The countryside is in shades of grays and tans, but a bit more white than I like. I do wish the snow would melt and give its moisture to our thirsty fields!
And it seems there's nothing much to see today.
Wait! What was that? A bird just flashed across the road! Of course we slow down. There's movement in the field to our right ... more birds. Now they all take flight and cross the road in front of us. Robins! But they're early, too early! Our area is in the grips of freezing temperatures and it's only the first of February. I think you should have gone south, but then, what do I know! As the birds fly, the white of the underwing is obvious and there's a considerable amount of white in the plumage — white under the tails, white chins striped with black, and white eye rings.
Our birds land in the field to our left, and begin foraging. Apparently the ground is softer at the edge of the snow patches so maybe they can dig up something to eat. I sure hope so.
Although our robins nest at tundra's edge and winter into Bermuda and Guatemala, many are residents within the United States. Now I've learned of another "robin." In England, there's a small brown bird known as "robin." It's less than six inches long, with an orange/red face and chest, a white belly and belongs to the bird group known as "wheatears." When the settlers came to this continent, the name was apparently transferred to our native bird with the brick-red breast and belly. But our bird is of a totally different family and lifestyle, being related to the Eurasian Blackbird or Black Robin. Here the scientific names help sort out the confusion: Latin "turdus" means "thrush." Our robin is Turdus migratorius, from his broad range, while the black robin is designated Turdus merula, dark. There are four more European species of Turdus that are occasionally seen on our continent.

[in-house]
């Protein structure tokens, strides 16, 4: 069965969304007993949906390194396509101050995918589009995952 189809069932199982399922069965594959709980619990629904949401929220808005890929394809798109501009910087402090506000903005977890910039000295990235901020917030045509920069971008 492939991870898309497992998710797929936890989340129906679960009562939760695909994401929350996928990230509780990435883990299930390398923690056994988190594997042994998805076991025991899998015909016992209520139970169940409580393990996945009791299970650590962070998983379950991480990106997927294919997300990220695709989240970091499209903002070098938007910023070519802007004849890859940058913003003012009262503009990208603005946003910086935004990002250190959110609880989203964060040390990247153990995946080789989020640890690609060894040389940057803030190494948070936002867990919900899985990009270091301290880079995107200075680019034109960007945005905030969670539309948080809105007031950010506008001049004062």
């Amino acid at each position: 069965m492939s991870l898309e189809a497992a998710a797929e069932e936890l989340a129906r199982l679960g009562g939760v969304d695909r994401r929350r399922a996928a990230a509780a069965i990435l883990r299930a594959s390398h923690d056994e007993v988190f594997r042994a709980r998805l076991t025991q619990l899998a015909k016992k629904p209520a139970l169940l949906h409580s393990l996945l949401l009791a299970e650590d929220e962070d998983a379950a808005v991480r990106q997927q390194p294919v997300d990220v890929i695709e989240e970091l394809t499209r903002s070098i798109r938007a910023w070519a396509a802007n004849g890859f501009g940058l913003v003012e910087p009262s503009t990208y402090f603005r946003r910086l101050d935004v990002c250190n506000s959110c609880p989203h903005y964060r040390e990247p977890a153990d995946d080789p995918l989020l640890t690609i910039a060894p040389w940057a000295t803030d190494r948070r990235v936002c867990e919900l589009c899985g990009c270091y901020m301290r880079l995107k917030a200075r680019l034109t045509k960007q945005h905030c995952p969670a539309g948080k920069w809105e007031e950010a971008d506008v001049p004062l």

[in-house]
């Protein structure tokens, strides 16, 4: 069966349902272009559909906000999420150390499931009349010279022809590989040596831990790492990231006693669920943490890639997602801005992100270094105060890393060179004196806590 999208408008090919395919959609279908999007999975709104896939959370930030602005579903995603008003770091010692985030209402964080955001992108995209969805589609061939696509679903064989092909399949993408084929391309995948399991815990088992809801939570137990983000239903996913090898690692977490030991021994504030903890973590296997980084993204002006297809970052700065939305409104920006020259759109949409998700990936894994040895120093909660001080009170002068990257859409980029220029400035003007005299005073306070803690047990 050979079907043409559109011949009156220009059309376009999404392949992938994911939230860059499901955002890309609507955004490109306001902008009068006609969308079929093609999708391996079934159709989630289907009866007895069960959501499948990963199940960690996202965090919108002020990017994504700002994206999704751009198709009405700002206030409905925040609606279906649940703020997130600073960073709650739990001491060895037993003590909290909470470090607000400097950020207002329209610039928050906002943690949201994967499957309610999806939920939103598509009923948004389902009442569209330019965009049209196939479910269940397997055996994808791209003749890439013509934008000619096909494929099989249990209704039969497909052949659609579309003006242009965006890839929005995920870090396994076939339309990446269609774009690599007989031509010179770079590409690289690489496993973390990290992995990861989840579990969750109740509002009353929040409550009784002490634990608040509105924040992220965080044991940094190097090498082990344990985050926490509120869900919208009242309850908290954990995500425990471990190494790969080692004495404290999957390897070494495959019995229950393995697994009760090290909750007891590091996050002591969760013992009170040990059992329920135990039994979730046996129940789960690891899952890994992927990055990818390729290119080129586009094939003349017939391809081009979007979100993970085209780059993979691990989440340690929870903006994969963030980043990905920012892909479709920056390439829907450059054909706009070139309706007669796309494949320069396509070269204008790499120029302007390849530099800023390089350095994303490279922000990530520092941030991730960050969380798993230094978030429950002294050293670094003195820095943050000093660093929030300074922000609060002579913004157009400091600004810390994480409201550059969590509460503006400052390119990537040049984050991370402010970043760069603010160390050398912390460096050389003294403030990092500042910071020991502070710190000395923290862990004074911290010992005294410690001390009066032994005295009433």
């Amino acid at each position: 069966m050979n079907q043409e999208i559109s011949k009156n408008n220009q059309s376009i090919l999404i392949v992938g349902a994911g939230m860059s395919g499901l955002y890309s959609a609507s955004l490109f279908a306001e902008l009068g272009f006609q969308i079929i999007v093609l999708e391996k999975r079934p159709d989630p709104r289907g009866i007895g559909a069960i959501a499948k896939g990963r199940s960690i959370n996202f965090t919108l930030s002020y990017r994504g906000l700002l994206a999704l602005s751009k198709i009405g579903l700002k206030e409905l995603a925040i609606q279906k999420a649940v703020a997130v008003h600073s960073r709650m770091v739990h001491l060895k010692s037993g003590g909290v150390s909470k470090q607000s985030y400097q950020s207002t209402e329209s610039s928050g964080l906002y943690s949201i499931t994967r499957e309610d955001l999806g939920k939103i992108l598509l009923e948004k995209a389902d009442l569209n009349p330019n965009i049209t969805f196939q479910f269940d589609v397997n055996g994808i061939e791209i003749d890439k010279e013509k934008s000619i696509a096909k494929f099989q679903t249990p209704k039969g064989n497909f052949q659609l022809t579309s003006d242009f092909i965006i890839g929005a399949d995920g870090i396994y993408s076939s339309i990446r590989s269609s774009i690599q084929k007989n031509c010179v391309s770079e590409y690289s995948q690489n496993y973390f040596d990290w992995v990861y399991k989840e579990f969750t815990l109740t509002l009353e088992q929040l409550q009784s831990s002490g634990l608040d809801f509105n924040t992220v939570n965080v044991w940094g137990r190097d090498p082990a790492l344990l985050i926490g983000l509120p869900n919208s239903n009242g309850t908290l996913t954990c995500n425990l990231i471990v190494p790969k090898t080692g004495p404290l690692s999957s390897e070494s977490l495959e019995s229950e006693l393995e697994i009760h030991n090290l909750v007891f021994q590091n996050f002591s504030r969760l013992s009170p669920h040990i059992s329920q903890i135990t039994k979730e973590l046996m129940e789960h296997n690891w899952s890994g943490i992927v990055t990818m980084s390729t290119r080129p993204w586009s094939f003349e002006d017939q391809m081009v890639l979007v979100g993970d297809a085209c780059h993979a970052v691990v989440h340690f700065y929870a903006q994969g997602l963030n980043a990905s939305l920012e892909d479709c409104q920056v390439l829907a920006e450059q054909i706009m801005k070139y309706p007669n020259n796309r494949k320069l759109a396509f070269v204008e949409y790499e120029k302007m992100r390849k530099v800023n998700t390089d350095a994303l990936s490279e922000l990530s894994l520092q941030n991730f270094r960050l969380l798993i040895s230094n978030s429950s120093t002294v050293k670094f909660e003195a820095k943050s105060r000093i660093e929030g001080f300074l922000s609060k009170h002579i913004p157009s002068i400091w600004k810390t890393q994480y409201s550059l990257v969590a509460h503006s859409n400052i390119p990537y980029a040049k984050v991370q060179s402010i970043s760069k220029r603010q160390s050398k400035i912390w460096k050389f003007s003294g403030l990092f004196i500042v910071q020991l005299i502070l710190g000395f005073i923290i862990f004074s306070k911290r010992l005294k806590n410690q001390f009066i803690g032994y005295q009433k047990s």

In his book, "The American Robin," Robert Wauer describes the birds' expansion into areas being settled. They were welcomed by the settlers as friendly, cheerful birds as well as insect eaters. And the birds found a new and favored food, earthworms. Wauer states that when the prairie sod was plowed there were no such worms and they were apparently introduced through the potted plants and shrubs. Now this bird, previously found only in open areas within forest and woodlands, is our most common bird.blog comments powered by Disqus